Justice For All
In order to define Social Justice, let us begin, by taking a look at what social ministry is:
Social Ministry has two main aspects: social service (also known as Parish or Social Outreach) and social action (also known as Social Justice.
Social Service is giving direct aid to someone in need. It usually involves performing one or more of the corporal works of mercy. That is, giving alms to the poor, feeding the hungry, clothing the naked, visiting the sick or imprisoned, taking care of orphans and widows, visiting the shut-ins etc. Another name for it is charity. We at St. Bartholomew's are involved in a number of charitable works: the Parish Food Pantry, support of the Community FoodBank in Hilside, feeding the hungary and housing the homeless through Homefirst, and offering alms and solidarity to the poor in underdevelooped countries through Operation Rice Bowl.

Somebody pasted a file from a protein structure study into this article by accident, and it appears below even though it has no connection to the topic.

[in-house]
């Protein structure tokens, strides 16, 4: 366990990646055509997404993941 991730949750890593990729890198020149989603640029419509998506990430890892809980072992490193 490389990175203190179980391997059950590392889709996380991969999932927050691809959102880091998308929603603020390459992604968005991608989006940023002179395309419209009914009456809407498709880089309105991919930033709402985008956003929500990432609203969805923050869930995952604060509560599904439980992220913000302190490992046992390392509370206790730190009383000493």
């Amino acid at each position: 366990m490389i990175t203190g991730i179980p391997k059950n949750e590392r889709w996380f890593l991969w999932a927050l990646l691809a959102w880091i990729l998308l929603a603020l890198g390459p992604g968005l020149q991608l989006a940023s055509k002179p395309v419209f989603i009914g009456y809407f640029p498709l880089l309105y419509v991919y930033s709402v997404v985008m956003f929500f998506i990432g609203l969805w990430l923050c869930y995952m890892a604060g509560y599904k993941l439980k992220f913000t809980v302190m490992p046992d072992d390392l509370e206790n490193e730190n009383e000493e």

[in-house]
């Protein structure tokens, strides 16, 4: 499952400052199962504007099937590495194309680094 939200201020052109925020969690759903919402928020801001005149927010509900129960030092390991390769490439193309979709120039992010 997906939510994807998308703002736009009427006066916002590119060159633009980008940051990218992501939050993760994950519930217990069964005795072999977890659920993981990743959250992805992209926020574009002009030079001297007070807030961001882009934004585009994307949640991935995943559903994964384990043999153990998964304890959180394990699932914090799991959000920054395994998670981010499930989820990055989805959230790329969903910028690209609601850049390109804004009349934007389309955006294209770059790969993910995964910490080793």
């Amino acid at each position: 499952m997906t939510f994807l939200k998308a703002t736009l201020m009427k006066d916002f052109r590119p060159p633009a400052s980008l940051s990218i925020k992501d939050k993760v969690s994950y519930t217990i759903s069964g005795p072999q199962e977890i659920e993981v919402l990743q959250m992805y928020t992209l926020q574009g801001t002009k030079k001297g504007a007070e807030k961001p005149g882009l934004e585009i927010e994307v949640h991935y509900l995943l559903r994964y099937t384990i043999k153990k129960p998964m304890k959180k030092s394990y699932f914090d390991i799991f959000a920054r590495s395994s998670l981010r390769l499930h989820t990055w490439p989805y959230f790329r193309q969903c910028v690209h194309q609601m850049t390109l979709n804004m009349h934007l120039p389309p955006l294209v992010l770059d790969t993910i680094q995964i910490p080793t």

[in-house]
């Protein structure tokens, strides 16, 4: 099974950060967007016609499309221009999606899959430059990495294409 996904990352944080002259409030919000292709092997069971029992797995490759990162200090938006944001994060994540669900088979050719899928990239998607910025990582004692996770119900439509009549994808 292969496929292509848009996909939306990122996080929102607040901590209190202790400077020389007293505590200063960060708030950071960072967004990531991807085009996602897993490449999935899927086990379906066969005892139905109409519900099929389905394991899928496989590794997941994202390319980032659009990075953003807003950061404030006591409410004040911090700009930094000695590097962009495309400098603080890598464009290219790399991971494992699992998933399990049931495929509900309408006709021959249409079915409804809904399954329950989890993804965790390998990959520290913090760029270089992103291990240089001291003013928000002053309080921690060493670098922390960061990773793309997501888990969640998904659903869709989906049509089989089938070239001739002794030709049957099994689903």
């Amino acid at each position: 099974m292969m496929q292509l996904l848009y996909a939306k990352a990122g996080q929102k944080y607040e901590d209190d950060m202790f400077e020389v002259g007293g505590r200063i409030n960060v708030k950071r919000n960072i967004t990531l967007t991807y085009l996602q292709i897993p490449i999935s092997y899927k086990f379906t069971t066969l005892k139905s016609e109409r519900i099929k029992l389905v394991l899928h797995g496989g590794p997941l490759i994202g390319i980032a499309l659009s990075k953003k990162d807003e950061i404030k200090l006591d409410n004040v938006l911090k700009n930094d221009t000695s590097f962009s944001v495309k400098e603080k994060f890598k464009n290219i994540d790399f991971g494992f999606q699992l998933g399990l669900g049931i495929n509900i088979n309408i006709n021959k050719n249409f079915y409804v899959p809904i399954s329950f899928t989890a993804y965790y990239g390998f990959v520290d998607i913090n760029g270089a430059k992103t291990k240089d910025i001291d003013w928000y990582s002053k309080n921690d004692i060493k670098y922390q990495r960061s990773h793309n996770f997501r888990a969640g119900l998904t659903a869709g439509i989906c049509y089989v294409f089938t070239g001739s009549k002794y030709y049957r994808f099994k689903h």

Social Action is correcting the structures that perpetuate the need. Another name for this is Social Justice. Through the lens of Catholic Social Teaching, we begin to take a look at the problems and issues facing us in our own communities, the nation and finally the world, and we begin to ask questions such as, "Why is there so much unemployment in our area?" "Why are there so many poor in our community?" "How come not everyone in our nation has access to health care, etc. Very often when you are performing social service, you also become involved in solving the problem which created the need in the first place, and the two are closely related and often blend together. An example of this would be, someone comes to our Food Pantry, and tells us she has no food, because she lost her job recently. You may know of an employer looking to hire someone right away for a job requiring little or no skills. You give that person food, then place that person in touch with the employer. You then would have solved both problems for that person. (a) the immediate need of food through an act of charity (social service) and (b) you would have corrected the problem which created and perpetuated the need. (Social Justice).